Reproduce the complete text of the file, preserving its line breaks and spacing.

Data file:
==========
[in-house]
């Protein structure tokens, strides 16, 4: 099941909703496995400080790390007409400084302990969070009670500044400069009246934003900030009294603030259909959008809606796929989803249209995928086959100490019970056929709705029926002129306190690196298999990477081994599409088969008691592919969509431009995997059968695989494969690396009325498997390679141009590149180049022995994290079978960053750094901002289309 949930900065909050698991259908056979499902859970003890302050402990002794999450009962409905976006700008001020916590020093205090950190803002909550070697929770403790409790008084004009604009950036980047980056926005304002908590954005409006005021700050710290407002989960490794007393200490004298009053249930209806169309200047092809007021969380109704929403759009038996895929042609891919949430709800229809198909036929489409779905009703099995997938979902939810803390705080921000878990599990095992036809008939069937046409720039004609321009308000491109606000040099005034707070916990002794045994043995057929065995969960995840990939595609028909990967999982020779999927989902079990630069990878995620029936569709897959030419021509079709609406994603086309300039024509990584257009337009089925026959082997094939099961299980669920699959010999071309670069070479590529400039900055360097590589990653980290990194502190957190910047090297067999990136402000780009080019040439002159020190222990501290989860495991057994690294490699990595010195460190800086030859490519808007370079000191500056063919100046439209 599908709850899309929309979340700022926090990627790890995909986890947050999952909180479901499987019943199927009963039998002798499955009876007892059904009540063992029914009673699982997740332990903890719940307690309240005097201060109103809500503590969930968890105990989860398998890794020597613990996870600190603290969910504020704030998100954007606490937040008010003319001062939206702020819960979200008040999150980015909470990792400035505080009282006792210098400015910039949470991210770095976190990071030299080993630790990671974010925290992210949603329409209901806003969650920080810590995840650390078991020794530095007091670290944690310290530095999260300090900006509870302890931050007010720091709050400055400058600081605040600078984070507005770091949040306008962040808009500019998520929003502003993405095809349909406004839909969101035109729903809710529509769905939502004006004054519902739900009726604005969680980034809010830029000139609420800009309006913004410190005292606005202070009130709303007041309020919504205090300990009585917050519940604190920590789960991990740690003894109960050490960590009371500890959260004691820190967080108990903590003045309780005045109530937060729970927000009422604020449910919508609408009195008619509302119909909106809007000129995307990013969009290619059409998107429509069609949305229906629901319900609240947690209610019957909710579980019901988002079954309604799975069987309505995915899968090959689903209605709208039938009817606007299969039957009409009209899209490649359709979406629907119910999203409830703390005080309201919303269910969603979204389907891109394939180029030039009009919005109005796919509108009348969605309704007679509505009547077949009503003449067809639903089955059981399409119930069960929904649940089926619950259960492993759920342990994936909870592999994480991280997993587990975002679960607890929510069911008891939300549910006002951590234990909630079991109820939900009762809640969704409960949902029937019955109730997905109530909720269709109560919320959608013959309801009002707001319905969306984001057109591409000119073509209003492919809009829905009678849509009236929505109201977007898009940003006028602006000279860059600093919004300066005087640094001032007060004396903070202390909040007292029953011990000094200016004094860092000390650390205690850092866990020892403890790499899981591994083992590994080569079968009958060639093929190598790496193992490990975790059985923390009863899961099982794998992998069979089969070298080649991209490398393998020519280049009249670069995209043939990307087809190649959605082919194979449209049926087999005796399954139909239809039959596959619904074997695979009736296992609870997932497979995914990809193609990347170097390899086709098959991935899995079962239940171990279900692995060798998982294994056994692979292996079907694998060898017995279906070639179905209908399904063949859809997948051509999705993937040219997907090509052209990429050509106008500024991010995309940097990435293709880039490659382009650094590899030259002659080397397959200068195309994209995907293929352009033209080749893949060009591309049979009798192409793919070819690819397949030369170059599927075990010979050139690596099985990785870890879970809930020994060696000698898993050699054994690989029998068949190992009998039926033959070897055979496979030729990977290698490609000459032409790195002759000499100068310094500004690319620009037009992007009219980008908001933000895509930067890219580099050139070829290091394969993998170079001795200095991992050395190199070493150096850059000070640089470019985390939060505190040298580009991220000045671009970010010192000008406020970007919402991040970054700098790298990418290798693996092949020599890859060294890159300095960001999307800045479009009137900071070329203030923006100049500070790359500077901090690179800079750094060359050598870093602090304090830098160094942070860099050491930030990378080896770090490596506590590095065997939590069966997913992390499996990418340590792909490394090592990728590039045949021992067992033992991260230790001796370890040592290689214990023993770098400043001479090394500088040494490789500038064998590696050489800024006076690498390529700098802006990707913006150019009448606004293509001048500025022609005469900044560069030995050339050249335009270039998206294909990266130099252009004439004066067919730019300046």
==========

[in-house]
């Protein structure tokens, strides 16, 4: 099941909703496995400080790390007409400084302990969070009670500044400069009246934003900030009294603030259909959008809606796929989803249209995928086959100490019970056929709705029926002129306190690196298999990477081994599409088969008691592919969509431009995997059968695989494969690396009325498997390679141009590149180049022995994290079978960053750094901002289309 949930900065909050698991259908056979499902859970003890302050402990002794999450009962409905976006700008001020916590020093205090950190803002909550070697929770403790409790008084004009604009950036980047980056926005304002908590954005409006005021700050710290407002989960490794007393200490004298009053249930209806169309200047092809007021969380109704929403759009038996895929042609891919949430709800229809198909036929489409779905009703099995997938979902939810803390705080921000878990599990095992036809008939069937046409720039004609321009308000491109606000040099005034707070916990002794045994043995057929065995969960995840990939595609028909990967999982020779999927989902079990630069990878995620029936569709897959030419021509079709609406994603086309300039024509990584257009337009089925026959082997094939099961299980669920699959010999071309670069070479590529400039900055360097590589990653980290990194502190957190910047090297067999990136402000780009080019040439002159020190222990501290989860495991057994690294490699990595010195460190800086030859490519808007370079000191500056063919100046439209 599908709850899309929309979340700022926090990627790890995909986890947050999952909180479901499987019943199927009963039998002798499955009876007892059904009540063992029914009673699982997740332990903890719940307690309240005097201060109103809500503590969930968890105990989860398998890794020597613990996870600190603290969910504020704030998100954007606490937040008010003319001062939206702020819960979200008040999150980015909470990792400035505080009282006792210098400015910039949470991210770095976190990071030299080993630790990671974010925290992210949603329409209901806003969650920080810590995840650390078991020794530095007091670290944690310290530095999260300090900006509870302890931050007010720091709050400055400058600081605040600078984070507005770091949040306008962040808009500019998520929003502003993405095809349909406004839909969101035109729903809710529509769905939502004006004054519902739900009726604005969680980034809010830029000139609420800009309006913004410190005292606005202070009130709303007041309020919504205090300990009585917050519940604190920590789960991990740690003894109960050490960590009371500890959260004691820190967080108990903590003045309780005045109530937060729970927000009422604020449910919508609408009195008619509302119909909106809007000129995307990013969009290619059409998107429509069609949305229906629901319900609240947690209610019957909710579980019901988002079954309604799975069987309505995915899968090959689903209605709208039938009817606007299969039957009409009209899209490649359709979406629907119910999203409830703390005080309201919303269910969603979204389907891109394939180029030039009009919005109005796919509108009348969605309704007679509505009547077949009503003449067809639903089955059981399409119930069960929904649940089926619950259960492993759920342990994936909870592999994480991280997993587990975002679960607890929510069911008891939300549910006002951590234990909630079991109820939900009762809640969704409960949902029937019955109730997905109530909720269709109560919320959608013959309801009002707001319905969306984001057109591409000119073509209003492919809009829905009678849509009236929505109201977007898009940003006028602006000279860059600093919004300066005087640094001032007060004396903070202390909040007292029953011990000094200016004094860092000390650390205690850092866990020892403890790499899981591994083992590994080569079968009958060639093929190598790496193992490990975790059985923390009863899961099982794998992998069979089969070298080649991209490398393998020519280049009249670069995209043939990307087809190649959605082919194979449209049926087999005796399954139909239809039959596959619904074997695979009736296992609870997932497979995914990809193609990347170097390899086709098959991935899995079962239940171990279900692995060798998982294994056994692979292996079907694998060898017995279906070639179905209908399904063949859809997948051509999705993937040219997907090509052209990429050509106008500024991010995309940097990435293709880039490659382009650094590899030259002659080397397959200068195309994209995907293929352009033209080749893949060009591309049979009798192409793919070819690819397949030369170059599927075990010979050139690596099985990785870890879970809930020994060696000698898993050699054994690989029998068949190992009998039926033959070897055979496979030729990977290698490609000459032409790195002759000499100068310094500004690319620009037009992007009219980008908001933000895509930067890219580099050139070829290091394969993998170079001795200095991992050395190199070493150096850059000070640089470019985390939060505190040298580009991220000045671009970010010192000008406020970007919402991040970054700098790298990418290798693996092949020599890859060294890159300095960001999307800045479009009137900071070329203030923006100049500070790359500077901090690179800079750094060359050598870093602090304090830098160094942070860099050491930030990378080896770090490596506590590095065997939590069966997913992390499996990418340590792909490394090592990728590039045949021992067992033992991260230790001796370890040592290689214990023993770098400043001479090394500088040494490789500038064998590696050489800024006076690498390529700098802006990707913006150019009448606004293509001048500025022609005469900044560069030995050339050249335009270039998206294909990266130099252009004439004066067919730019300046």